Reading Words and Wirds: Phonology and Lexical Access
Authors: Marmurek, Harvey H. C.; Kwantes, Peter J.
Source: The Quarterly Journal of Experimental Psychology A, 1 August 1996, vol. 49, no. 3, pp. 696-714(19)
Abstract:Naming latency for printed words is inversely related to their frequency. Four experiments were run to test whether the naming of non-words that are homophones of words (pseudohomophones) is similarly influenced by the frequency of those words. McCann and Besner (1987) failed to find such a frequency effect for pseudohomophones when they were presented in a list of non-words. The present studies show that list structure is critical: A frequency effect occurs for pseudohomophones in a list only of homophones and in a list containing words. The list structure effect was found for three different stimulus lists and suggests that lexical access is strategic. If none of the items in a list has a lexical entry, then pronunciation may be the product of a non-lexical process. If all items have a lexical entry that may be accessed orthographically or phonologically, then pronunciation will be the product of a lexical process.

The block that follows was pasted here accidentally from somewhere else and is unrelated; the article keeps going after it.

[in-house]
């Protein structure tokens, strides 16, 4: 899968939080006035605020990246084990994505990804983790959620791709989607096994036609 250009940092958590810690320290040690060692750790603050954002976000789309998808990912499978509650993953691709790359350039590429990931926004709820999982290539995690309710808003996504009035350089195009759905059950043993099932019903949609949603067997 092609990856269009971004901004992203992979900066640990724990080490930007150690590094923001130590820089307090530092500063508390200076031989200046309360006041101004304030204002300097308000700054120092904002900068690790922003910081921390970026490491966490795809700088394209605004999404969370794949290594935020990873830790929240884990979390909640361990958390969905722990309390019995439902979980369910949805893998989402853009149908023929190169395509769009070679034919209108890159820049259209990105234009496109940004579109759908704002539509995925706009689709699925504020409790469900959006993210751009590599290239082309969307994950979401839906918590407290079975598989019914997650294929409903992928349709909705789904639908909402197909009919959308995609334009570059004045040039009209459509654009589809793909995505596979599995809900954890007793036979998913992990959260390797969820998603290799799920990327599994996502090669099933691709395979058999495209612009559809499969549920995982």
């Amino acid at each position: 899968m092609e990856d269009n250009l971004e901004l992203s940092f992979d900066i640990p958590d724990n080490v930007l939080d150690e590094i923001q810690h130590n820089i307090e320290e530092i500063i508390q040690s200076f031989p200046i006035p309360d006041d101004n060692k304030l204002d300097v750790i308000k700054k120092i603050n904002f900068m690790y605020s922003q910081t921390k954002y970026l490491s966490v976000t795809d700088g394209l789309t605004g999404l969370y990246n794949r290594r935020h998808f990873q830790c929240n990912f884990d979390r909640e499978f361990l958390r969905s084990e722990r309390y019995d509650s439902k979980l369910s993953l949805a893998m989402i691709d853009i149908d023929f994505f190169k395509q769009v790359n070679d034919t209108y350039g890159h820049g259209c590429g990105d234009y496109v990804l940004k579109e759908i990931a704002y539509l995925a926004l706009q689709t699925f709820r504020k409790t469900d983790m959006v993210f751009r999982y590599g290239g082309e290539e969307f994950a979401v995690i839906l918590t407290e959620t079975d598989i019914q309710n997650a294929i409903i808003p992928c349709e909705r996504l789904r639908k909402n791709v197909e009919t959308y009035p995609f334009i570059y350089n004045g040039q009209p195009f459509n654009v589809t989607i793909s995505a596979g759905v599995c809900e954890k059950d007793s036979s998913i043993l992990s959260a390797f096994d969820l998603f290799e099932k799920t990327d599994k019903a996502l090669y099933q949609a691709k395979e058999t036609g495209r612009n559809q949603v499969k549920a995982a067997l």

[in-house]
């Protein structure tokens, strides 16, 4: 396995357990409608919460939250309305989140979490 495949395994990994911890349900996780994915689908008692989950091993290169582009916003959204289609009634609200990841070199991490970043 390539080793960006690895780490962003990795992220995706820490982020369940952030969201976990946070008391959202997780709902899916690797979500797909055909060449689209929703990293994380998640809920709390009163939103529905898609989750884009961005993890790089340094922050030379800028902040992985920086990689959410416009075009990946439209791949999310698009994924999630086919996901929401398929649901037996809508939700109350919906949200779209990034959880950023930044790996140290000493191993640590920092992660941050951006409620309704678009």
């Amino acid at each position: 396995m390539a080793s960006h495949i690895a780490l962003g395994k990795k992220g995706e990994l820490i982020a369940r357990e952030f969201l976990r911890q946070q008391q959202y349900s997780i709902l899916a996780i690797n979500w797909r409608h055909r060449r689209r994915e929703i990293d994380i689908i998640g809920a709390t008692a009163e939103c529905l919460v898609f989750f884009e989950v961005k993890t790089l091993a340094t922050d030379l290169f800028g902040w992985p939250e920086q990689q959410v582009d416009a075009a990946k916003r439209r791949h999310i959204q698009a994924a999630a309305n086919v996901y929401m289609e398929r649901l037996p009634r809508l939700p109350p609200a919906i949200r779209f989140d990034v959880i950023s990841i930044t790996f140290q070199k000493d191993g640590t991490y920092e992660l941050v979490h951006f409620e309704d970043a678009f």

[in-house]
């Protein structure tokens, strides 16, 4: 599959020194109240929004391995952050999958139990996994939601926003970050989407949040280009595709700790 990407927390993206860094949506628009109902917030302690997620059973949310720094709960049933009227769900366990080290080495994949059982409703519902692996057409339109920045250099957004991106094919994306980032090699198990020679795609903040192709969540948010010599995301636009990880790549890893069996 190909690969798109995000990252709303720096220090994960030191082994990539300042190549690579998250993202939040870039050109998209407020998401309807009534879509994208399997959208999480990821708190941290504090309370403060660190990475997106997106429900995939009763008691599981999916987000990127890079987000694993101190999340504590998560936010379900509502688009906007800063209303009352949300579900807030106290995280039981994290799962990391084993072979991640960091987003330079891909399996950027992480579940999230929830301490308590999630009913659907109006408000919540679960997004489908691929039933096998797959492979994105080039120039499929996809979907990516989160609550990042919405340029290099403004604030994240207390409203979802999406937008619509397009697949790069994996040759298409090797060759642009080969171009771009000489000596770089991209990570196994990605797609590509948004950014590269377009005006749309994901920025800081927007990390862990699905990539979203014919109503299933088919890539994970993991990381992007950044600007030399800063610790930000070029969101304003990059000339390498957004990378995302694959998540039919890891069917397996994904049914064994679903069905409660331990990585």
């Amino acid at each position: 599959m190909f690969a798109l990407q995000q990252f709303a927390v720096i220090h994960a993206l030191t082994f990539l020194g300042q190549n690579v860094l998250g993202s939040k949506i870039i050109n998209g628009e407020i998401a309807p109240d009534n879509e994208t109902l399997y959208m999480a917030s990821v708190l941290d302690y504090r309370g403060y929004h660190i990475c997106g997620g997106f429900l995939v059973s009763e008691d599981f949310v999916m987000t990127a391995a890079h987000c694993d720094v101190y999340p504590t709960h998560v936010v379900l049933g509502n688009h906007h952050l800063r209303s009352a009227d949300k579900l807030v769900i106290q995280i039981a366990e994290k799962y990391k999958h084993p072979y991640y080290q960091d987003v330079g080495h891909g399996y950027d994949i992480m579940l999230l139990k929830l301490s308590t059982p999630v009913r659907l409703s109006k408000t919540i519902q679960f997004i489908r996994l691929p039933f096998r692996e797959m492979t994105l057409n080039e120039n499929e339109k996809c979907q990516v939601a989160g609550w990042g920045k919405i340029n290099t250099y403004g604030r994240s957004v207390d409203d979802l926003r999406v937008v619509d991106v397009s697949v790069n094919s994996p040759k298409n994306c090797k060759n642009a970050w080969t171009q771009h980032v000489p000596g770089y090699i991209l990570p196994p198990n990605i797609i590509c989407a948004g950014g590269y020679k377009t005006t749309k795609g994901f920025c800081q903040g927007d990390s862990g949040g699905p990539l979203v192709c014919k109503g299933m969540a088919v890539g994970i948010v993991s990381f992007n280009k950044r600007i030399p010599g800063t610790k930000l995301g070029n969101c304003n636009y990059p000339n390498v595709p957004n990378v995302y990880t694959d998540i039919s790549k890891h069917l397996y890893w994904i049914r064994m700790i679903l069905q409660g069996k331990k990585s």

Document Type: Research Article
Publication date: August 1, 1996